LGBTQ+ Representation In Film And TV Is Simply Not Good Enough

Dumbledore is gay
J.K. Rowling came under fire for confirming that, although she has previously stated the character Dumbledore is gay, he will not be portrayed as gay in Fantastic Beasts

We need to listen to LGBTQ+ voices to create more diverse, accepting, loving art

Recent years have seen a significant increase in LGBTQ+ representation in film and television. 2018 is already bursting with representation as it shall gift us films like Love, Simon and Disobedience.

As for TV, soap operas such as Coronation Street feature storylines highlighting the struggles of being a Muslim exploring her sexuality, Disney Channel aired its first coming out scene in Andi Mack and The L Word’s return was announced.

Even TV adverts are showing signs of improvement. Take McCain for example, including both a gay and lesbian couple in their final cut. However, the fight for fair and accurate LGBTQ+ representation in LGBTQ+ media is still very much ongoing.

GLAAD’s annual report from 2016 showed that overall, representation of lesbian, gay, transgender or queer characters in Hollywood was slightly higher than in 2015 but a bleak 18.4% of the industry’s top 125 films included an LGBTQ+ character. Gay men still make up the majority of these at 83%. Plus, representations of the LGBTQ+ characters that were lucky enough to make it to the big screen were either stereotypical, offensive or these characters just didn’t play a significant role.

“But why does it matter so much? They’re just films!

They’re fictional!” you may argue, but the mainstream media has a duty to represent marginalised communities. People don’t watch TV shows and movies blindly. They dig deep into the characters, they become invested in their stories, they watch them with the hope of finding someone to relate to.

The mainstream media holds so much power over how we live our lives, controlling everything from what we buy to the ways we perceive our own worth. By alienating the LGBTQ+ community from their productions, industries are denying viewers an accurate view of society.

They’re also denying LGTBQ+ people the chance of viewing themselves as integrated, important human beings. As much as we shouldn’t seek validation from the media, we do. We rely on it to make us feel good about ourselves, so, if every character you’re seeing in a TV show or film is straight or cis-gendered, it will inevitably have a detrimental impact on how you measure your self-worth.

LGBTQ+ representation in TV and film shouldn’t just be a selling point or something to make the director look good. It needs to be done properly and it needs to be done often. LGBTQ+ people are very much the bones of our society, so why deny them the opportunity of a film role?

Just recently J.K. Rowling came under fire for confirming that, although she has previously stated the character Dumbledore is gay, he will not be portrayed as gay in Fantastic Beasts. She defended herself by saying there is no need for him to be explicitly gay because “gay people just look like people”, but this is not a form of representation. Viewers need things spelling out to them, loud and clear.

Producers shouldn’t be afraid of alienating homophobic viewers. Don’t wink and nudge about it, put the audience in the story. Include the queer characters, regardless of whether their sexuality is integral to the plot. Heterosexual characters get to exist without their identity being relevant to the story, so why can’t LGBTQ+ people have that right?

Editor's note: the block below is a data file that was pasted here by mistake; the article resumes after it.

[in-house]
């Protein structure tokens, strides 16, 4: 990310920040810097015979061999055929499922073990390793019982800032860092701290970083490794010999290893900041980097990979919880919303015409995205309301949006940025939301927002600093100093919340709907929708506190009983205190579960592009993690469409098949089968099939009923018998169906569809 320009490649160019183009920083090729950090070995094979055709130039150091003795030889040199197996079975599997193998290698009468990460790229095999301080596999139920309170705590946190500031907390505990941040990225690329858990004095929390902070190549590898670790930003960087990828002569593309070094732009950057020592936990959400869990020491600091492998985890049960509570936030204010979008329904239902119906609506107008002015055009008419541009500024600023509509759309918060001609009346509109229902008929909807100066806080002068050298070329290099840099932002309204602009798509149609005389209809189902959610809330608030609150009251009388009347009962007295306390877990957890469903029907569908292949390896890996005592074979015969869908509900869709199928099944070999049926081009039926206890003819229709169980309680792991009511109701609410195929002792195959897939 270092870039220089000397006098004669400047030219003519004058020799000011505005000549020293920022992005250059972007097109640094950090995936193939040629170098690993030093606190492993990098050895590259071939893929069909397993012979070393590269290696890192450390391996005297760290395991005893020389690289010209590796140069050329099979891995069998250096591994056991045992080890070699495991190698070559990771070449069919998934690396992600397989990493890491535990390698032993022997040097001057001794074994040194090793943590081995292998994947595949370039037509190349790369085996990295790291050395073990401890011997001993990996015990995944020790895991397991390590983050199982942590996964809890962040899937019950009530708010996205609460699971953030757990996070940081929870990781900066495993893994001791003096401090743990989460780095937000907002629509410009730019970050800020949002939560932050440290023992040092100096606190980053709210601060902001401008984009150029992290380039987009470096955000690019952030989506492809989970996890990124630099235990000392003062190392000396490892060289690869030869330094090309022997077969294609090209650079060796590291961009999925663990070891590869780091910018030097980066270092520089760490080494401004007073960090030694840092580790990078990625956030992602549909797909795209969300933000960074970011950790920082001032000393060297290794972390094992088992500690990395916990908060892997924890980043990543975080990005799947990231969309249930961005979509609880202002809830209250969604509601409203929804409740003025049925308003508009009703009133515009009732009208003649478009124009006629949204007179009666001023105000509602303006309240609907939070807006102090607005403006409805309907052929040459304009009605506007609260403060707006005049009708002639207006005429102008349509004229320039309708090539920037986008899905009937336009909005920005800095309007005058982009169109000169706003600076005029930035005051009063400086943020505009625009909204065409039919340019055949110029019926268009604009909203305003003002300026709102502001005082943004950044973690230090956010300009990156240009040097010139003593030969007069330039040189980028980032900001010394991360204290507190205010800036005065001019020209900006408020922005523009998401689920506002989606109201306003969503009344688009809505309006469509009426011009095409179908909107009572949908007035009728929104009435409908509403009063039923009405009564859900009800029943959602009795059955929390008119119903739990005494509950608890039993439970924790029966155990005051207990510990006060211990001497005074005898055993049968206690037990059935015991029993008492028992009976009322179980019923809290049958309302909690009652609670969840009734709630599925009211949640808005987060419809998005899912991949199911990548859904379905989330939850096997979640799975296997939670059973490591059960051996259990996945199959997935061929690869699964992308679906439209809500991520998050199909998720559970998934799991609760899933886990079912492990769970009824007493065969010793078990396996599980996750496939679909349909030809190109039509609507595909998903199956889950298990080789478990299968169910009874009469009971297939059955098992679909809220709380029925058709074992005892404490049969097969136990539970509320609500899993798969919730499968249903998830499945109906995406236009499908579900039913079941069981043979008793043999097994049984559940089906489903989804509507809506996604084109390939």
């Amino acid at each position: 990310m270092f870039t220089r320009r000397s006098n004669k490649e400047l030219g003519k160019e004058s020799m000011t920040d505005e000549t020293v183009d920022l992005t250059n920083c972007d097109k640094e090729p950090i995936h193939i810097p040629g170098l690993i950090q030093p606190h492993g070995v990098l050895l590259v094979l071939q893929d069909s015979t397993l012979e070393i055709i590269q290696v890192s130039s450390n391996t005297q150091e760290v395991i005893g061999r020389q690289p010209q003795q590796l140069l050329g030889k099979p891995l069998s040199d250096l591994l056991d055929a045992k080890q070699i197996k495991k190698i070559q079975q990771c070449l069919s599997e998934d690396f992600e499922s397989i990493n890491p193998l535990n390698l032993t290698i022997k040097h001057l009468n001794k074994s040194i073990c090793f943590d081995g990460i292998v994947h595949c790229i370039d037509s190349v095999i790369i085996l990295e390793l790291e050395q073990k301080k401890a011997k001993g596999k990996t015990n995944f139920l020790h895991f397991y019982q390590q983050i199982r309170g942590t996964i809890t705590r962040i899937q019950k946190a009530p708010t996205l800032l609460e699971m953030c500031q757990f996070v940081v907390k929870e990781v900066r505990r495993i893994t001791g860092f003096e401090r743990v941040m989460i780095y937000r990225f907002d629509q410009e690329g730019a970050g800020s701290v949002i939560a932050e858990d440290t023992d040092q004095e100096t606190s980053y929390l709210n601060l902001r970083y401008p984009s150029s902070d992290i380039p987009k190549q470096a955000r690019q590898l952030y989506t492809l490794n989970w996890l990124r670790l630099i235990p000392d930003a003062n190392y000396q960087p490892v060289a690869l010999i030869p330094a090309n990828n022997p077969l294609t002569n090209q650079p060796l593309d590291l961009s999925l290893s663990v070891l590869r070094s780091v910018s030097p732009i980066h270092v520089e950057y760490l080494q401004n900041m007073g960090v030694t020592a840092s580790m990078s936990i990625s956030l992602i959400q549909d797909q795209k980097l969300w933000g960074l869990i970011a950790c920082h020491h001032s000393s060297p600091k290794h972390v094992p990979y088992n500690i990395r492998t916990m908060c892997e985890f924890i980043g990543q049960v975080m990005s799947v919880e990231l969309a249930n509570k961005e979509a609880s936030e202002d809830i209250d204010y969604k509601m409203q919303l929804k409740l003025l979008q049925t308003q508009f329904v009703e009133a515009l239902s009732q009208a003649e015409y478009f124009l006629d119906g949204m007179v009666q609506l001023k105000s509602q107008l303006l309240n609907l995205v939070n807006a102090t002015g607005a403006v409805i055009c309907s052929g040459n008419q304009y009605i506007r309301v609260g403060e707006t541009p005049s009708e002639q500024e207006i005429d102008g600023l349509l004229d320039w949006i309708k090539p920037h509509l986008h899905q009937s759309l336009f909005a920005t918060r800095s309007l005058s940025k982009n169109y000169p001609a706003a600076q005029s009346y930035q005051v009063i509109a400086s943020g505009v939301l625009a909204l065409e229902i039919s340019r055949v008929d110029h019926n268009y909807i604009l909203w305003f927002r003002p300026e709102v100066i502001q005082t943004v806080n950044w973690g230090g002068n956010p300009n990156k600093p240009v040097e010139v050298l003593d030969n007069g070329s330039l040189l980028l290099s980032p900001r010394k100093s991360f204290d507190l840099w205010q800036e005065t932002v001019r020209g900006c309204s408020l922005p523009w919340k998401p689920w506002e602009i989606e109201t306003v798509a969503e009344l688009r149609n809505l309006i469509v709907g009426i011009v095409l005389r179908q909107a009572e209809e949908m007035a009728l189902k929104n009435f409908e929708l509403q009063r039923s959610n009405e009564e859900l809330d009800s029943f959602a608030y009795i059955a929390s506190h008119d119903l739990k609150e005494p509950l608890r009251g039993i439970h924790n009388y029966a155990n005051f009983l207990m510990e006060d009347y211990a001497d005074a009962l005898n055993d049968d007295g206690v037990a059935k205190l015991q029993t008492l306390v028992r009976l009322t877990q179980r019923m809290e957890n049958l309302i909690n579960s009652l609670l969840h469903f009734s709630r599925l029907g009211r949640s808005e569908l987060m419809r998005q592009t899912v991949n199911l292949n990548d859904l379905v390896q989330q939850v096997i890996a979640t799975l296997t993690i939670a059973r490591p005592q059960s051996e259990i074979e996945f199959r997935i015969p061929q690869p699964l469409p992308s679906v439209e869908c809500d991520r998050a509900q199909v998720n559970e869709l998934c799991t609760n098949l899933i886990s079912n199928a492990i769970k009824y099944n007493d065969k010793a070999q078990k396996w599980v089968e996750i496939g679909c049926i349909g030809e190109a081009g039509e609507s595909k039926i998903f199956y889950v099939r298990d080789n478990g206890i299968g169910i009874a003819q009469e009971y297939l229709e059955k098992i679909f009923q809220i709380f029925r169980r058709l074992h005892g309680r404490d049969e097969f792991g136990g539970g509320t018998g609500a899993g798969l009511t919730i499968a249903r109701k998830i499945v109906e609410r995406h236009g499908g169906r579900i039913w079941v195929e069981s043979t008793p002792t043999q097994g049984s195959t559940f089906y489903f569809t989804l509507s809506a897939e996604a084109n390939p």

Representing such a diverse community can provide happiness and safety for those within it and education for those who are not.

By seeing like-minded people in films and programmes, confused or closeted LGBTQ+ people can be reassured that they are not alone. It reminds them that their feelings are valid. That little girl who is ashamed of the crush she has on her best friend will know that being a lesbian or a bisexual woman is acceptable.

That teenager who doesn’t feel like either a boy or a girl will know that they are allowed to be non-binary and don’t have to fit into a box. By telling these children that they are not “broken” because they are different, we can create a new generation that is more accepting of both themselves and others.

Representation plays a significant role in annihilating the stigma surrounding being LGBTQ+ as it forces the community into the faces of those who either don’t accept it or simply don’t understand. It shows that cis-gendered, heterosexual couples aren’t always the “norm”. It opens the eyes of the ignorant to the many sexualities and gender identities that exist and make the world so beautiful.

Leaving LGBTQ+ people out of the picture does not help society advance and representing them unfairly only perpetuates old prejudices. Also, by not doing proper research, filmmakers risk portraying LGBTQ+ people in stereotypical ways. Call Me By Your Name was slated in 2017 for its representation of bisexual men, painting them as promiscuous and greedy.

By refusing to include LGBTQ+ characters, creators are highlighting their own ignorance and, often, producing the same-old boring storylines. It isn’t difficult to write a few lines for an LGBTQ+ character. Surely if creators can make films about humans forming intimate relationships with animals and spend millions on CGI to fill the world with robots, they can include a queer character?

LGBTQ+ people are not greedy or petty for wanting to be represented. After spending their entire lives being ridiculed verbally and attacked physically because of who they are, they just want to be seen and heard. No individual should have to fight tooth and nail in order for their existence to merely be acknowledged.

Hopefully, the film and TV industries are heading in the right direction and will start to listen to LGBTQ+ voices to create more diverse, accepting, loving art.